So get a 4-wheel cart! The load is also spread out over 4 wheels so it doesn’t bog down.

    But you have to pull rather than push, and it’s (relatively) heavy. I tried using ours as a wheelbarrow, but gave up. It now only gets used for firewood, and occasional lightweight jobs. If you really want to move a bunch of soil/rocks/gravel give me a high-quality builders barrow any day.

    Maybe you just need practice. Next time you go for a run, push it along. Get Kevin to sit in it too.

  5. I have a theory about this sort of thing: Motors and modernity have made us stupid.

    Modern wheelbarrows and carts are an example of technology that was once relatively advanced. Instead of moving forward, we’ve often moved backward in terms of design, quality, and skills. So many hand-powered tools are not nearly as well-designed or well-made as they once were. What’s more, their skilled use is often a lost art.

    Wheelbarrows? They don’t make ‘em like they used to. Same with saws, hoes, and too many other tools. Lumberjacks from 150 years ago cut wood faster than most of us could now with a chainsaw. Small motorboats with square, sawed-off sterns are less hydrodynamic than their counterparts from a century ago. But it’s OK, because we never row them. We have motors.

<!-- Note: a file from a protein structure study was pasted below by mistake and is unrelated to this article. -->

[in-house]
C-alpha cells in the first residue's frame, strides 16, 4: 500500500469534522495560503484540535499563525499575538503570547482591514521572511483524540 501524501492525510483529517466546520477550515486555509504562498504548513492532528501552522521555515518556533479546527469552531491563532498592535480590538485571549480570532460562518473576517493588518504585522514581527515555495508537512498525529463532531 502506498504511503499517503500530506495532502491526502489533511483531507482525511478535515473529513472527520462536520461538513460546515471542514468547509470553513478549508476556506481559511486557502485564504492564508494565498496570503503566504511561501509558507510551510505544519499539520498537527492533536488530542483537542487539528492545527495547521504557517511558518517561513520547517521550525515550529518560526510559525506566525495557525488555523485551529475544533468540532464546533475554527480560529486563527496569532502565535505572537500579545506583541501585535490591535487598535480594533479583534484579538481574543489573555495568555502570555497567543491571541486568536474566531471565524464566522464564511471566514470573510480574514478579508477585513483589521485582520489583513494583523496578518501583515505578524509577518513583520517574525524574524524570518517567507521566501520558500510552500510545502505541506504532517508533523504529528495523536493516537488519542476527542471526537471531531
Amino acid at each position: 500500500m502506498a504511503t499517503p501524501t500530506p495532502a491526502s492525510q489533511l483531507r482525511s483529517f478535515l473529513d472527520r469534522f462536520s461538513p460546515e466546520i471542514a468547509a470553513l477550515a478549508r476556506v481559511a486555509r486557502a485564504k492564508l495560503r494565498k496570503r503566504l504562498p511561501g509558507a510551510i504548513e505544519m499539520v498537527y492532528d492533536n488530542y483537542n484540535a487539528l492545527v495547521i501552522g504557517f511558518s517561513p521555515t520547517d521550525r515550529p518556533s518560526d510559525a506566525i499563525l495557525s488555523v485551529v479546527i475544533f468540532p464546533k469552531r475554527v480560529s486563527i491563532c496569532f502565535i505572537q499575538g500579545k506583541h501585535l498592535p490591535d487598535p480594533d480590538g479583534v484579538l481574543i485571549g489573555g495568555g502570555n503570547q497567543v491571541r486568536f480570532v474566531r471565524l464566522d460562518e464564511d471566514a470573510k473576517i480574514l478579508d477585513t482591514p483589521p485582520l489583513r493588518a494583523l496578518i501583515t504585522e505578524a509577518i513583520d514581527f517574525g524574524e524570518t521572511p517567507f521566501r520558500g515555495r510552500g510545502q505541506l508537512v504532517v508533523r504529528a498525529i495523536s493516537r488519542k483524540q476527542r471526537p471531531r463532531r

I file an edge on my hoes; my grandpa taught me that they’re supposed to be an edged tool, not a blunt, weed-mashing instrument. But I’m not old enough to have more than an inkling of all this.

    Still, I have to say… Go ahead and blame your tools. Hummmppfff!

    • Al C.

      Motors and modernity have made us stupid.. I dunno. I think it is somewhat simpler – that there is a craft to using any tool.

      Use a screwdriver, not gouge up the screw head, the surrounding work, not injure yourself or damage the blade of the screwdriver? It takes technique, specific muscle strengths, and practice. Drive a nail with a hammer, drive a car (stick shift, no a/c, no radio, and no power steering, hah! show that to your kids!)? There are usually several ways to get the job done well – and each often needs to adapt to the task at hand. I don’t think we are stupid, just not learning the mechanical lessons that people my age would have learned, 150 years ago.